business news in context, analysis with attitude

A couple of stories offer a kind of post mortem on last week’s news that Ahold was buying most of the Ukrop’s Super Markets business for $140 million, ending months of speculation about when and to what company the longtime independent icon would finally be sold.

• The Richmond Times Dispatch has an interview with Rick Herring, president of Ahold’s Giant Carlisle division, who is responsible for the integration of Ukrop’s into the global retailer’s system.

"Ukrop's is a great company and an institution in Richmond, and we recognize that," Herring tells the paper. "I have great respect for Ukrop's and the Ukrop family. Believe me, I can't be Bobby Ukrop, but I am hoping that we have a connectivity with our customers and our associates here like he does."

Changes in store for the company, according to the story: “The name on those stores eventually will change -- possibly to the company's Martin's Food Markets banner, though Herring would not say for sure. The division operates 26 stores under the Martin's Food Markets name, including nine in Virginia. The former Ukrop's stores likely will be open Sundays and eventually sell beer and wine,” though Herring says that specifics and timing are still up in the air.

• The Times Dispatch also had another story examining the facts of the sale, with some notable information:

1. It was about a year ago that the Ukrop family decided that their business model was not sustainable, because of both competition and economic realities.

2. In addition, the third generation of family members was largely uninterested in running the business on an ongoing basis (though some were involved in the business).

3. About a half-dozen companies were approached by Ukrop’s about a possible sale. The sale to Ahold was agreed to because the company said that it would do the most to prevent layoffs and take care of existing employees.

4. “Not included in the sale is Joe's Market on Libbie Avenue in Richmond's West End and the Ukrop's store in Fredericksburg,” the paper writes. “The (Ukrop) brothers hope to find buyers for the two stores. Some employees have shown some interest in buying the Joe's Market location, they said ... One way to get out of the retail side of the business and still satisfy family members' interests was to create a separate operation under Bobby Ukrop’s leadership that would continue to make and sell the chain's signature lines of baked goods and prepared foods. Those products will be sold to Giant-Carlisle's stores here.”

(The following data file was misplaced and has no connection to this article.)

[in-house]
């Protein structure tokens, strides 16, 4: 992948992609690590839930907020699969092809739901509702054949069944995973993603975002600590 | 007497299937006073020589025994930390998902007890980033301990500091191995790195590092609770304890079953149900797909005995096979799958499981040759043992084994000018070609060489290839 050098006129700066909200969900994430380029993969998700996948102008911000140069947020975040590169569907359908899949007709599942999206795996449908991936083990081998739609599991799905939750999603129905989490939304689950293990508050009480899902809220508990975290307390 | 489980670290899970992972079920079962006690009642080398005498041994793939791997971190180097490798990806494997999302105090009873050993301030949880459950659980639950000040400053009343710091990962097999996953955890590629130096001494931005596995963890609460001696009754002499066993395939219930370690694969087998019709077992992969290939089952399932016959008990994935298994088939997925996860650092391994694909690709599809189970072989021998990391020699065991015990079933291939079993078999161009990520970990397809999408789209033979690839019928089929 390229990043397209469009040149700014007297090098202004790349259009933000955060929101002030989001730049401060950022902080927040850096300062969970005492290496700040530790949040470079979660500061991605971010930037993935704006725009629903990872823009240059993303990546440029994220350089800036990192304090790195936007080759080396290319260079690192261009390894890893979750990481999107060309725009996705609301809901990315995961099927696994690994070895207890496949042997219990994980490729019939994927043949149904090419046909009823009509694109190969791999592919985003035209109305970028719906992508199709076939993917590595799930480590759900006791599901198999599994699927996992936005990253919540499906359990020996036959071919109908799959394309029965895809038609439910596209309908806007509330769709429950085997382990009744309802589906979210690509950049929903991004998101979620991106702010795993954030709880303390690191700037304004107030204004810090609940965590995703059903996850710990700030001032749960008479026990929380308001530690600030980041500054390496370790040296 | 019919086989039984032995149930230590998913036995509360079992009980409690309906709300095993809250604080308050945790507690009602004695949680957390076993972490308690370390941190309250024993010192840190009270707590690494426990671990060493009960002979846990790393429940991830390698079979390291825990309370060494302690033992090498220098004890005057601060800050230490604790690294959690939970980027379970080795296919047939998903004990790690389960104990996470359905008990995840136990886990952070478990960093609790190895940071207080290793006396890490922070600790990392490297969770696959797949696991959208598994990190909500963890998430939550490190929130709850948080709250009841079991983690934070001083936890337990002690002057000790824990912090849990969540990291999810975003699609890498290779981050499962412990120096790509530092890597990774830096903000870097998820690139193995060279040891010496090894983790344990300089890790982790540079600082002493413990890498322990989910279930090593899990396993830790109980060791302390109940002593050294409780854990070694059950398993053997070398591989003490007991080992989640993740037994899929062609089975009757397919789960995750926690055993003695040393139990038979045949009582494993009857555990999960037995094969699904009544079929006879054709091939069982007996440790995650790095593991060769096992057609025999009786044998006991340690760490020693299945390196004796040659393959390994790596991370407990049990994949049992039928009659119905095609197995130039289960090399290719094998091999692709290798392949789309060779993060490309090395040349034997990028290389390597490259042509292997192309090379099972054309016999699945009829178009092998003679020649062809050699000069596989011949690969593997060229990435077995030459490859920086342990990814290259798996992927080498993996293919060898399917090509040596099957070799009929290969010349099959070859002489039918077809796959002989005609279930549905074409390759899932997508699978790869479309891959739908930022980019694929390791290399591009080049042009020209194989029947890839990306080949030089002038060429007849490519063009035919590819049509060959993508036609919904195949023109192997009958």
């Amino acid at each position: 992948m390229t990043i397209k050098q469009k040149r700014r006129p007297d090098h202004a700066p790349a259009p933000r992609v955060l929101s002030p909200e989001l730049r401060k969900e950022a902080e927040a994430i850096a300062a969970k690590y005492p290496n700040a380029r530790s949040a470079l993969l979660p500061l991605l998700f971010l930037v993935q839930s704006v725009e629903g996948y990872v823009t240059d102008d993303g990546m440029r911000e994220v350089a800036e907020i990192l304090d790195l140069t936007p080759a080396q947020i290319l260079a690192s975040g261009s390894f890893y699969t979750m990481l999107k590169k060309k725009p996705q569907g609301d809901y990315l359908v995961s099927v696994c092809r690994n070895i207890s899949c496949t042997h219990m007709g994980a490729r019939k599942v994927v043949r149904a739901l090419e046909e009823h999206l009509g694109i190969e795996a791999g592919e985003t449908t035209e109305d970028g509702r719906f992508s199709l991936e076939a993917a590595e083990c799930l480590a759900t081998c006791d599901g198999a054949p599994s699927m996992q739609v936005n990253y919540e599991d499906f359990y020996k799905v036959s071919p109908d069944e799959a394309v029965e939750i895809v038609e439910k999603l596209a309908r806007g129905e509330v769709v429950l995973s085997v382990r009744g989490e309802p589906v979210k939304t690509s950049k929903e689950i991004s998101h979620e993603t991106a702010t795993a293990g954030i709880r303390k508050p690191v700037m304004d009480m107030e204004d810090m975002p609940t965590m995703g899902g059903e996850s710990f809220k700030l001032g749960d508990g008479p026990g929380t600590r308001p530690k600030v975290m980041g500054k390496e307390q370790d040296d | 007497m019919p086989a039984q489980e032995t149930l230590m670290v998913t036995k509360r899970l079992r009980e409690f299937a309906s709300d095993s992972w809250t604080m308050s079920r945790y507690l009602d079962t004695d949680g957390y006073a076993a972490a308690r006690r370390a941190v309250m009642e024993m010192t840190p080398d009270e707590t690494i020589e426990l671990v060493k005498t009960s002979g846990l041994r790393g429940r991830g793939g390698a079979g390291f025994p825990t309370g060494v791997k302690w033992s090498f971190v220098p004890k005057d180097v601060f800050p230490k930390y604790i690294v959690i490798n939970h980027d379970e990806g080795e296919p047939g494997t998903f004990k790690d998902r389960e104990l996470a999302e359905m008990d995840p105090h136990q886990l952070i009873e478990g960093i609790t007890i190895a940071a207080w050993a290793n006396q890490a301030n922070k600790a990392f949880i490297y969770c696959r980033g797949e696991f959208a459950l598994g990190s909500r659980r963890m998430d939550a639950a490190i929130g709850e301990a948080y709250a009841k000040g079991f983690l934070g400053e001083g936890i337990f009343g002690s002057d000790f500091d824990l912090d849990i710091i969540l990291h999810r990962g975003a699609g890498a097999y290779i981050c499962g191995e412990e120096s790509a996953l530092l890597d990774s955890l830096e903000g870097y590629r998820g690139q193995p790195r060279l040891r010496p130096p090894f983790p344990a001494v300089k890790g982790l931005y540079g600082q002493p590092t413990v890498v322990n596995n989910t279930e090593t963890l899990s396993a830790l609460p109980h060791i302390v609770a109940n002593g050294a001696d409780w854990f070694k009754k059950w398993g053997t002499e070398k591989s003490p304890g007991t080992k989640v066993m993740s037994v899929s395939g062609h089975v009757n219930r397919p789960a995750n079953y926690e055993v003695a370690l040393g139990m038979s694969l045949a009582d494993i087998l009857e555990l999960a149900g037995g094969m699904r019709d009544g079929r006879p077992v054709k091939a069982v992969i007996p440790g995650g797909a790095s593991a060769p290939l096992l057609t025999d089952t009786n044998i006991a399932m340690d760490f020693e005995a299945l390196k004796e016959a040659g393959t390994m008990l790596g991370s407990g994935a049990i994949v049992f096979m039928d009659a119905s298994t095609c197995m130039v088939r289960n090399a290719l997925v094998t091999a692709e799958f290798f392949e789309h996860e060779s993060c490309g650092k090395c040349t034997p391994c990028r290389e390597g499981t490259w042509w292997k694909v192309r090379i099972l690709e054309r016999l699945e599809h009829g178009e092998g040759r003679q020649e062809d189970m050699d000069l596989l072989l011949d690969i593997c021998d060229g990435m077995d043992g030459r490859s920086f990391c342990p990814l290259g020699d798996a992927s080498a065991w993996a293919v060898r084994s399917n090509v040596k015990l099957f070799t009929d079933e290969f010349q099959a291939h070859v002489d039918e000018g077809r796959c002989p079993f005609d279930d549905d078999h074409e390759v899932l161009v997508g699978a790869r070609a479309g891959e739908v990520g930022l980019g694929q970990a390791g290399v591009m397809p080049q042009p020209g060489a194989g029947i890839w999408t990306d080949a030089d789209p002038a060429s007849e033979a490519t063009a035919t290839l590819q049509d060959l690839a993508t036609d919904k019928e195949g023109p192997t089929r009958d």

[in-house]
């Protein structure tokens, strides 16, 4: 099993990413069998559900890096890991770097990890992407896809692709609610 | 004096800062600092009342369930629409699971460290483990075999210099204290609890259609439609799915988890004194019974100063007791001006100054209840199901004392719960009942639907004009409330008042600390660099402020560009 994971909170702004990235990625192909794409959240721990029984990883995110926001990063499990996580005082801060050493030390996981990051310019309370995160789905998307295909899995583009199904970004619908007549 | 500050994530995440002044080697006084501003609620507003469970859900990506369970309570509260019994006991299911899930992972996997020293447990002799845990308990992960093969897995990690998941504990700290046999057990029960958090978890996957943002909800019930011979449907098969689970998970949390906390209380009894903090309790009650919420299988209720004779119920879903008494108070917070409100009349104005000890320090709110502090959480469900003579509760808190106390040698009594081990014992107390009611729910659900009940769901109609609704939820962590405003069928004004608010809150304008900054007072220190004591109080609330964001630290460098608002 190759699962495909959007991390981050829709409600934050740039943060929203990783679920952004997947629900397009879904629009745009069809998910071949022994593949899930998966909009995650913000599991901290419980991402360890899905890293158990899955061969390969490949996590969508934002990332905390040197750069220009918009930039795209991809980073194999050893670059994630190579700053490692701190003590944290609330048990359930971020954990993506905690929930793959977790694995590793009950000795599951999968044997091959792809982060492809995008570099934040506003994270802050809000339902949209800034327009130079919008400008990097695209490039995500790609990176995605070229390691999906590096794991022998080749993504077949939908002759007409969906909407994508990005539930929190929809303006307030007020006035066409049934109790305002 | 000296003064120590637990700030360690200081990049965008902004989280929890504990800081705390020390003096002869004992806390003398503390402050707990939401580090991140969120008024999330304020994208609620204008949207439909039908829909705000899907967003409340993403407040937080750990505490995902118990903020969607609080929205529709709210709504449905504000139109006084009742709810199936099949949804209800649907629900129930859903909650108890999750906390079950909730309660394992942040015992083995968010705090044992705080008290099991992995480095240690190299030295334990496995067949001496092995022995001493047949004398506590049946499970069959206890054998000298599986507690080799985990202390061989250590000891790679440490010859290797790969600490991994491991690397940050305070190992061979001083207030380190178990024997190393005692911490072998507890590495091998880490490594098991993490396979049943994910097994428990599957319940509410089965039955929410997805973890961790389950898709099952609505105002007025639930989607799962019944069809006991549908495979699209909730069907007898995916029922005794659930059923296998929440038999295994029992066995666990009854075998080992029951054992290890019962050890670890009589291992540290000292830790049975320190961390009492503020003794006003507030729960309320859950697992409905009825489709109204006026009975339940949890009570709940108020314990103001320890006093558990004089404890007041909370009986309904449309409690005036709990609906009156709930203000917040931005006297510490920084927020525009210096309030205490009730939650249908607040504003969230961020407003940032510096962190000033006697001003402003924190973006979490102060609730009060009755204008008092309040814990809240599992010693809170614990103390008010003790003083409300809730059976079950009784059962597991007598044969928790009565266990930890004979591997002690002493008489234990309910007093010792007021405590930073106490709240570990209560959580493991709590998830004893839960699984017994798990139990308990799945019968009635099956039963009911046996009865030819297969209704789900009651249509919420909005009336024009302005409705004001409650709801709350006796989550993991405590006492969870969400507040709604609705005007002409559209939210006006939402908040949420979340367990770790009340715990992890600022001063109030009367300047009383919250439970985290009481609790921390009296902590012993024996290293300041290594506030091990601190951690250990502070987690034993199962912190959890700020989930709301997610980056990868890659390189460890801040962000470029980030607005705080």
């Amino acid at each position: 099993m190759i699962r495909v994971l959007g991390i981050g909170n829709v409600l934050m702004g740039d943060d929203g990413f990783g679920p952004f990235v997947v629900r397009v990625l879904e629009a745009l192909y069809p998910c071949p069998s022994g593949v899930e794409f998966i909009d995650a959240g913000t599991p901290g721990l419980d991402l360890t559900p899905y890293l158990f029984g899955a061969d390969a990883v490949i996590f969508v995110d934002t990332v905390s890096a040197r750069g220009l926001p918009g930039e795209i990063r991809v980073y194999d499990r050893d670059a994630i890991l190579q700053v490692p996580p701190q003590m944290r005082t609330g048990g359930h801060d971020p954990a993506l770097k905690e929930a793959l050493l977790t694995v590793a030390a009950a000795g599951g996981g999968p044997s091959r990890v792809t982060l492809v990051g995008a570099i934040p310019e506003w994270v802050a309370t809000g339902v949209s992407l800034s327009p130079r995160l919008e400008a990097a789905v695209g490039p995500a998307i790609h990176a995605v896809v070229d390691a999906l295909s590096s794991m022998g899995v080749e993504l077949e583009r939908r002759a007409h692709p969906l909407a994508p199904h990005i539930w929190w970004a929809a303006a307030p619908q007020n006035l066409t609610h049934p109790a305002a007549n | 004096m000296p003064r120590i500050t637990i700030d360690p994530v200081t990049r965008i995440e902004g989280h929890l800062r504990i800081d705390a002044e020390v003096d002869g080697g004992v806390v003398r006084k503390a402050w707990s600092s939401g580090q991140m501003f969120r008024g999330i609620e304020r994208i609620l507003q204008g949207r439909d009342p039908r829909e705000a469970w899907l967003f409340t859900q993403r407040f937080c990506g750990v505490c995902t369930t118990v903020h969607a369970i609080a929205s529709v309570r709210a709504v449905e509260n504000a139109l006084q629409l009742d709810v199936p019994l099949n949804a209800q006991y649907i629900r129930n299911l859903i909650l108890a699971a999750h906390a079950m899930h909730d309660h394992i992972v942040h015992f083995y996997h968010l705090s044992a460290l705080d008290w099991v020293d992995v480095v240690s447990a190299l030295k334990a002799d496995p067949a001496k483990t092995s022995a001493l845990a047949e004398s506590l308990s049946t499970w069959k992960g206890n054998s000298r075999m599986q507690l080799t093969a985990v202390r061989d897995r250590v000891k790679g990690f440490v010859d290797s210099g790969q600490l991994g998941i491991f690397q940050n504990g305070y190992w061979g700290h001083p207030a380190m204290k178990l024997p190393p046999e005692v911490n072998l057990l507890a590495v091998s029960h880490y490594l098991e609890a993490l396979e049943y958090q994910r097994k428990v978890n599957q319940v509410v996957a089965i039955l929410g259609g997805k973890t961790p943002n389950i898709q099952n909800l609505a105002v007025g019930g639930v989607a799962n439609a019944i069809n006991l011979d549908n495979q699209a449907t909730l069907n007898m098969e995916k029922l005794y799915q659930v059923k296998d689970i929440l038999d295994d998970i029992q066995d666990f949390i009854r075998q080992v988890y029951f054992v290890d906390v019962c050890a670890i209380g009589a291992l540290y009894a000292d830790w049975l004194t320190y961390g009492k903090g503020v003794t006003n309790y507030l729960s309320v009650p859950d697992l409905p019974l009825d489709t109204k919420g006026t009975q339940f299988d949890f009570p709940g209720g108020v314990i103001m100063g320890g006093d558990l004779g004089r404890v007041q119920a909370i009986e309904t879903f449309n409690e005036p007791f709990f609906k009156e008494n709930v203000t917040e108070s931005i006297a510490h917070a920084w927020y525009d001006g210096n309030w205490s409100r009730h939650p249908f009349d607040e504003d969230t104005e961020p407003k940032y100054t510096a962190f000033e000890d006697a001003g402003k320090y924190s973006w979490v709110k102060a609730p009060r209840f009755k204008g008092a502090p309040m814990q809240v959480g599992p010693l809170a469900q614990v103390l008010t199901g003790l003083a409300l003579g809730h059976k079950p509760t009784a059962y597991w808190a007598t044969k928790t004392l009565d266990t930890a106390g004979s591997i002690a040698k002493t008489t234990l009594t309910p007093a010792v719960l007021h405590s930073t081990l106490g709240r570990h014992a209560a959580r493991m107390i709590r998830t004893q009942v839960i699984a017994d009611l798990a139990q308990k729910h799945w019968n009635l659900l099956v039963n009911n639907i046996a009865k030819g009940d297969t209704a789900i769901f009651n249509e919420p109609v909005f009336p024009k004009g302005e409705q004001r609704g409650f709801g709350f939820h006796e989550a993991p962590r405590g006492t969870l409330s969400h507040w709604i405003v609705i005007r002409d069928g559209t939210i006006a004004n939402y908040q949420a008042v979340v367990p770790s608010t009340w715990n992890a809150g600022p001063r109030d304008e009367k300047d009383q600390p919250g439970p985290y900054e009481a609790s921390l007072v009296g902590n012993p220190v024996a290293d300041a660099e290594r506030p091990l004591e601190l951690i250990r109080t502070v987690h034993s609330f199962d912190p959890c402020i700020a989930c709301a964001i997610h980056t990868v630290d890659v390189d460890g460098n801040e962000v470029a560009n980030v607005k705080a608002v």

And here’s the fascinating coda:

“The family is selling the grocery chain for about $140 million.

“But the entire sum is not going to the family, the brothers said. They declined to say how much.

“Much of the sale proceeds, they said, will go toward paying off liabilities, including debt, taxes, workers' compensation claims, obligations to employees and professional fees.

“And the brothers want to give some of the money to employees, though they are still working out details to figure out a method that is fair, especially for the chain's career employees.

"’There's not that much left after that,’ Jim said.”
KC's View:
I guess the question that has to be asked - though I do not have the answer - is whether this path was inevitable, or avoidable.

What, if anything, could Ukrop’s have done do avoid a decline that got the company to the point where its business model was not sustainable? Or in today’s marketplace, is it simply impossible for a company such as Ukrop’s to survive?

And the corollary is this. If Ukrop’s had taken steps to create a more sustainable business model, would the company - at its cultural core - still have been Ukrop’s?

It is true that Ukrop’s for many years was an iconic, legendary retailer. But it also is true that you have to earn those titles every day...and that sometimes, that requires not just the nurturing of an image, but the reinvention of a brand.